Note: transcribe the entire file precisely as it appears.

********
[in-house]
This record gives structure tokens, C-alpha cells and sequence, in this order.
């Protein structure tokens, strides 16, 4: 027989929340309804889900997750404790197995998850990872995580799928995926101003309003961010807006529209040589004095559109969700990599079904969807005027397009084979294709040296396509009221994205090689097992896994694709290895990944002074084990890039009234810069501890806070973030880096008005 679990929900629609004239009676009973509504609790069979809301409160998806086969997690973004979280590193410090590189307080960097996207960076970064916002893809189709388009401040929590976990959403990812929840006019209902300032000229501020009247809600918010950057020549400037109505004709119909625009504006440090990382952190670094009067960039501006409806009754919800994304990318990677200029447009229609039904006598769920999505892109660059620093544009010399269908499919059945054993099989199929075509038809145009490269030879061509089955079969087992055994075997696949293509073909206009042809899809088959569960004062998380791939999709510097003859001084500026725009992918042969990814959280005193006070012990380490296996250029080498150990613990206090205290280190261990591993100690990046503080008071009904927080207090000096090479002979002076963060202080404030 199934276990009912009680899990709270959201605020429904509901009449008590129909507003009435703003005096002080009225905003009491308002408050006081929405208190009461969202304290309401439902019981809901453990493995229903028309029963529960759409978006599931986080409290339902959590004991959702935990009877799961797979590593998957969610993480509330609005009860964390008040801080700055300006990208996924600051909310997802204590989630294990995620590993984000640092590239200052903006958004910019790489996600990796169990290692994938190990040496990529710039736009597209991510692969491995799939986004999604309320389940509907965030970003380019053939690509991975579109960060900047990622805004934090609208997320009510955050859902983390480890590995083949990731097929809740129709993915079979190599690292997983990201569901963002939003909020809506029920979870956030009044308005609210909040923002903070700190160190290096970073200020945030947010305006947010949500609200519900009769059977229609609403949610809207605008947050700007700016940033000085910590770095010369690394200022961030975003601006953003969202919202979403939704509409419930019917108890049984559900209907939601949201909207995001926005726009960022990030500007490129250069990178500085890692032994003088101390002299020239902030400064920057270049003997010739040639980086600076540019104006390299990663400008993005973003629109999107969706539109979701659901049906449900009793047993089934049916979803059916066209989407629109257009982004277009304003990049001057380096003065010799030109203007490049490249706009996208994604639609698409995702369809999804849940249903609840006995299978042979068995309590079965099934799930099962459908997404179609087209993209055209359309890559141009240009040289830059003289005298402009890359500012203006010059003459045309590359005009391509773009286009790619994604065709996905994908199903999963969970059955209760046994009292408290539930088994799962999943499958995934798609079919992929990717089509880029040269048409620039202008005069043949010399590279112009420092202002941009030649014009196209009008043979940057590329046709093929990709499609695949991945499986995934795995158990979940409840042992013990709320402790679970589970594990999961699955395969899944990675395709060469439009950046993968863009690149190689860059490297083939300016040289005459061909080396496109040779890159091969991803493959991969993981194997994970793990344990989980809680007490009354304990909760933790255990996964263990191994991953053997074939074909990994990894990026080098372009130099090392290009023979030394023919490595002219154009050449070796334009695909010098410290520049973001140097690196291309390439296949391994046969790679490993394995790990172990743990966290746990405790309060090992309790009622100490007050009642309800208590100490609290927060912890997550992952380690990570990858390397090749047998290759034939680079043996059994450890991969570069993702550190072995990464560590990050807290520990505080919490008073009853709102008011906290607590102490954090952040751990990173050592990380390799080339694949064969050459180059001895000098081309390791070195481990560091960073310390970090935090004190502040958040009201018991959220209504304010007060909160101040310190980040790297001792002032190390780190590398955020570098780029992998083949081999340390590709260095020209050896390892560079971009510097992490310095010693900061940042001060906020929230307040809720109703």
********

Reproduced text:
[in-house]
This record gives structure tokens, C-alpha cells and sequence, in this order.
């Protein structure tokens, strides 16, 4: 027989929340309804889900997750404790197995998850990872995580799928995926101003309003961010807006529209040589004095559109969700990599079904969807005027397009084979294709040296396509009221994205090689097992896994694709290895990944002074084990890039009234810069501890806070973030880096008005 679990929900629609004239009676009973509504609790069979809301409160998806086969997690973004979280590193410090590189307080960097996207960076970064916002893809189709388009401040929590976990959403990812929840006019209902300032000229501020009247809600918010950057020549400037109505004709119909625009504006440090990382952190670094009067960039501006409806009754919800994304990318990677200029447009229609039904006598769920999505892109660059620093544009010399269908499919059945054993099989199929075509038809145009490269030879061509089955079969087992055994075997696949293509073909206009042809899809088959569960004062998380791939999709510097003859001084500026725009992918042969990814959280005193006070012990380490296996250029080498150990613990206090205290280190261990591993100690990046503080008071009904927080207090000096090479002979002076963060202080404030 199934276990009912009680899990709270959201605020429904509901009449008590129909507003009435703003005096002080009225905003009491308002408050006081929405208190009461969202304290309401439902019981809901453990493995229903028309029963529960759409978006599931986080409290339902959590004991959702935990009877799961797979590593998957969610993480509330609005009860964390008040801080700055300006990208996924600051909310997802204590989630294990995620590993984000640092590239200052903006958004910019790489996600990796169990290692994938190990040496990529710039736009597209991510692969491995799939986004999604309320389940509907965030970003380019053939690509991975579109960060900047990622805004934090609208997320009510955050859902983390480890590995083949990731097929809740129709993915079979190599690292997983990201569901963002939003909020809506029920979870956030009044308005609210909040923002903070700190160190290096970073200020945030947010305006947010949500609200519900009769059977229609609403949610809207605008947050700007700016940033000085910590770095010369690394200022961030975003601006953003969202919202979403939704509409419930019917108890049984559900209907939601949201909207995001926005726009960022990030500007490129250069990178500085890692032994003088101390002299020239902030400064920057270049003997010739040639980086600076540019104006390299990663400008993005973003629109999107969706539109979701659901049906449900009793047993089934049916979803059916066209989407629109257009982004277009304003990049001057380096003065010799030109203007490049490249706009996208994604639609698409995702369809999804849940249903609840006995299978042979068995309590079965099934799930099962459908997404179609087209993209055209359309890559141009240009040289830059003289005298402009890359500012203006010059003459045309590359005009391509773009286009790619994604065709996905994908199903999963969970059955209760046994009292408290539930088994799962999943499958995934798609079919992929990717089509880029040269048409620039202008005069043949010399590279112009420092202002941009030649014009196209009008043979940057590329046709093929990709499609695949991945499986995934795995158990979940409840042992013990709320402790679970589970594990999961699955395969899944990675395709060469439009950046993968863009690149190689860059490297083939300016040289005459061909080396496109040779890159091969991803493959991969993981194997994970793990344990989980809680007490009354304990909760933790255990996964263990191994991953053997074939074909990994990894990026080098372009130099090392290009023979030394023919490595002219154009050449070796334009695909010098410290520049973001140097690196291309390439296949391994046969790679490993394995790990172990743990966290746990405790309060090992309790009622100490007050009642309800208590100490609290927060912890997550992952380690990570990858390397090749047998290759034939680079043996059994450890991969570069993702550190072995990464560590990050807290520990505080919490008073009853709102008011906290607590102490954090952040751990990173050592990380390799080339694949064969050459180059001895000098081309390791070195481990560091960073310390970090935090004190502040958040009201018991959220209504304010007060909160101040310190980040790297001792002032190390780190590398955020570098780029992998083949081999340390590709260095020209050896390892560079971009510097992490310095010693900061940042001060906020929230307040809720109703």